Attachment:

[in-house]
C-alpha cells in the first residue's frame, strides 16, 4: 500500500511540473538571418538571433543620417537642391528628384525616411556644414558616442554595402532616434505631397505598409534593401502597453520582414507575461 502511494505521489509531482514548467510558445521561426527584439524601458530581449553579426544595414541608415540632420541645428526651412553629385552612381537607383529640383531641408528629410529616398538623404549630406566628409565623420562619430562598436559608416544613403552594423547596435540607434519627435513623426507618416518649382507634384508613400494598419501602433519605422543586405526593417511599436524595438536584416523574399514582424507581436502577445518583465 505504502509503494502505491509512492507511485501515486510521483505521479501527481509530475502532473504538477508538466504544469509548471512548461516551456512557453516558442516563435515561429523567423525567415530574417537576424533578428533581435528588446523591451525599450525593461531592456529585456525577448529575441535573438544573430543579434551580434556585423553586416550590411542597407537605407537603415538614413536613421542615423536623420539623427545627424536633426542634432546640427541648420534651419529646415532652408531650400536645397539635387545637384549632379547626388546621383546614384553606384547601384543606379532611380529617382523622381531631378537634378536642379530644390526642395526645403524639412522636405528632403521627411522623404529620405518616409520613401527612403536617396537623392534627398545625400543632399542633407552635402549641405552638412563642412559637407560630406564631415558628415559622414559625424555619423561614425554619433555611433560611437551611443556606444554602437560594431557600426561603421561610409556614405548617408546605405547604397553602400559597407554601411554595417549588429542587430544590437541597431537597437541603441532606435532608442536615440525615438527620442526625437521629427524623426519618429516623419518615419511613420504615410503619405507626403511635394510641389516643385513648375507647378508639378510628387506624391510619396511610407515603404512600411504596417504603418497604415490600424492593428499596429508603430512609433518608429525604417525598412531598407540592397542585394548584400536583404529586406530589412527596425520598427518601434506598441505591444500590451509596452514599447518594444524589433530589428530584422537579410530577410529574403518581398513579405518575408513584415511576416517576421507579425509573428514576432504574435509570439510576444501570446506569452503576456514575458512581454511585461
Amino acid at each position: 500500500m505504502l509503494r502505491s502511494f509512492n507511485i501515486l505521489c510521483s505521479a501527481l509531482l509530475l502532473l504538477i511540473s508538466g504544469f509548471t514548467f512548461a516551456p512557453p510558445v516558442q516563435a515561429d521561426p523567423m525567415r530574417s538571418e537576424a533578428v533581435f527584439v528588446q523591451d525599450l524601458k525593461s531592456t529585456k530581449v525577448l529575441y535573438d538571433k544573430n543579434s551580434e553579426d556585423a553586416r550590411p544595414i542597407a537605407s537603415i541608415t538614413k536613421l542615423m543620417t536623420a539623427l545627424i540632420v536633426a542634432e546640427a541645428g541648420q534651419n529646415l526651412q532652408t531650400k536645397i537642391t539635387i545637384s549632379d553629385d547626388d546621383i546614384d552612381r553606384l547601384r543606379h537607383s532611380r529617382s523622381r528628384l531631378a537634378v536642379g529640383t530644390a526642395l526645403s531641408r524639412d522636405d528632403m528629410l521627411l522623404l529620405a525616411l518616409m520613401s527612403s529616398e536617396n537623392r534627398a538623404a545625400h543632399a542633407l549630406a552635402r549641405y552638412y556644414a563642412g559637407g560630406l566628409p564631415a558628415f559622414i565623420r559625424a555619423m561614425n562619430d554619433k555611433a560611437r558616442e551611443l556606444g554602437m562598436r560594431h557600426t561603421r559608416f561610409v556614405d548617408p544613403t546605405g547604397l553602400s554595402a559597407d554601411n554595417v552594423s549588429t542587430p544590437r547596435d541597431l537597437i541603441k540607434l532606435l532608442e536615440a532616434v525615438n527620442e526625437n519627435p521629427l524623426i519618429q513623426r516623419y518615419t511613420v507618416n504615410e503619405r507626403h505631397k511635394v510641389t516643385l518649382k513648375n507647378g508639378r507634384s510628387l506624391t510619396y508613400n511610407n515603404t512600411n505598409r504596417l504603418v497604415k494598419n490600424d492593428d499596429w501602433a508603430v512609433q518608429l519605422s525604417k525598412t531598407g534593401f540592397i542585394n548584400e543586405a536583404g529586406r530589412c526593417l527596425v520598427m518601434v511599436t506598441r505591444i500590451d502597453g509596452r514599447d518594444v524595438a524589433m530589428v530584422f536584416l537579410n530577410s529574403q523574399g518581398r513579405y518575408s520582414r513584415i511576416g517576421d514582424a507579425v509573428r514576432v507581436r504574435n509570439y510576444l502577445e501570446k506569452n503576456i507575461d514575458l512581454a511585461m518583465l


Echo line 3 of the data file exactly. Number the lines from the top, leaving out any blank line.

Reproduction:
Amino acid at each position: 500500500m505504502l509503494r502505491s502511494f509512492n507511485i501515486l505521489c510521483s505521479a501527481l509531482l509530475l502532473l504538477i511540473s508538466g504544469f509548471t514548467f512548461a516551456p512557453p510558445v516558442q516563435a515561429d521561426p523567423m525567415r530574417s538571418e537576424a533578428v533581435f527584439v528588446q523591451d525599450l524601458k525593461s531592456t529585456k530581449v525577448l529575441y535573438d538571433k544573430n543579434s551580434e553579426d556585423a553586416r550590411p544595414i542597407a537605407s537603415i541608415t538614413k536613421l542615423m543620417t536623420a539623427l545627424i540632420v536633426a542634432e546640427a541645428g541648420q534651419n529646415l526651412q532652408t531650400k536645397i537642391t539635387i545637384s549632379d553629385d547626388d546621383i546614384d552612381r553606384l547601384r543606379h537607383s532611380r529617382s523622381r528628384l531631378a537634378v536642379g529640383t530644390a526642395l526645403s531641408r524639412d522636405d528632403m528629410l521627411l522623404l529620405a525616411l518616409m520613401s527612403s529616398e536617396n537623392r534627398a538623404a545625400h543632399a542633407l549630406a552635402r549641405y552638412y556644414a563642412g559637407g560630406l566628409p564631415a558628415f559622414i565623420r559625424a555619423m561614425n562619430d554619433k555611433a560611437r558616442e551611443l556606444g554602437m562598436r560594431h557600426t561603421r559608416f561610409v556614405d548617408p544613403t546605405g547604397l553602400s554595402a559597407d554601411n554595417v552594423s549588429t542587430p544590437r547596435d541597431l537597437i541603441k540607434l532606435l532608442e536615440a532616434v525615438n527620442e526625437n519627435p521629427l524623426i519618429q513623426r516623419y518615419t511613420v507618416n504615410e503619405r507626403h505631397k511635394v510641389t516643385l518649382k513648375n507647378g508639378r507634384s510628387l506624391t510619396y508613400n511610407n515603404t512600411n505598409r504596417l504603418v497604415k494598419n490600424d492593428d499596429w501602433a508603430v512609433q518608429l519605422s525604417k525598412t531598407g534593401f540592397i542585394n548584400e543586405a536583404g529586406r530589412c526593417l527596425v520598427m518601434v511599436t506598441r505591444i500590451d502597453g509596452r514599447d518594444v524595438a524589433m530589428v530584422f536584416l537579410n530577410s529574403q523574399g518581398r513579405y518575408s520582414r513584415i511576416g517576421d514582424a507579425v509573428r514576432v507581436r504574435n509570439y510576444l502577445e501570446k506569452n503576456i507575461d514575458l512581454a511585461m518583465l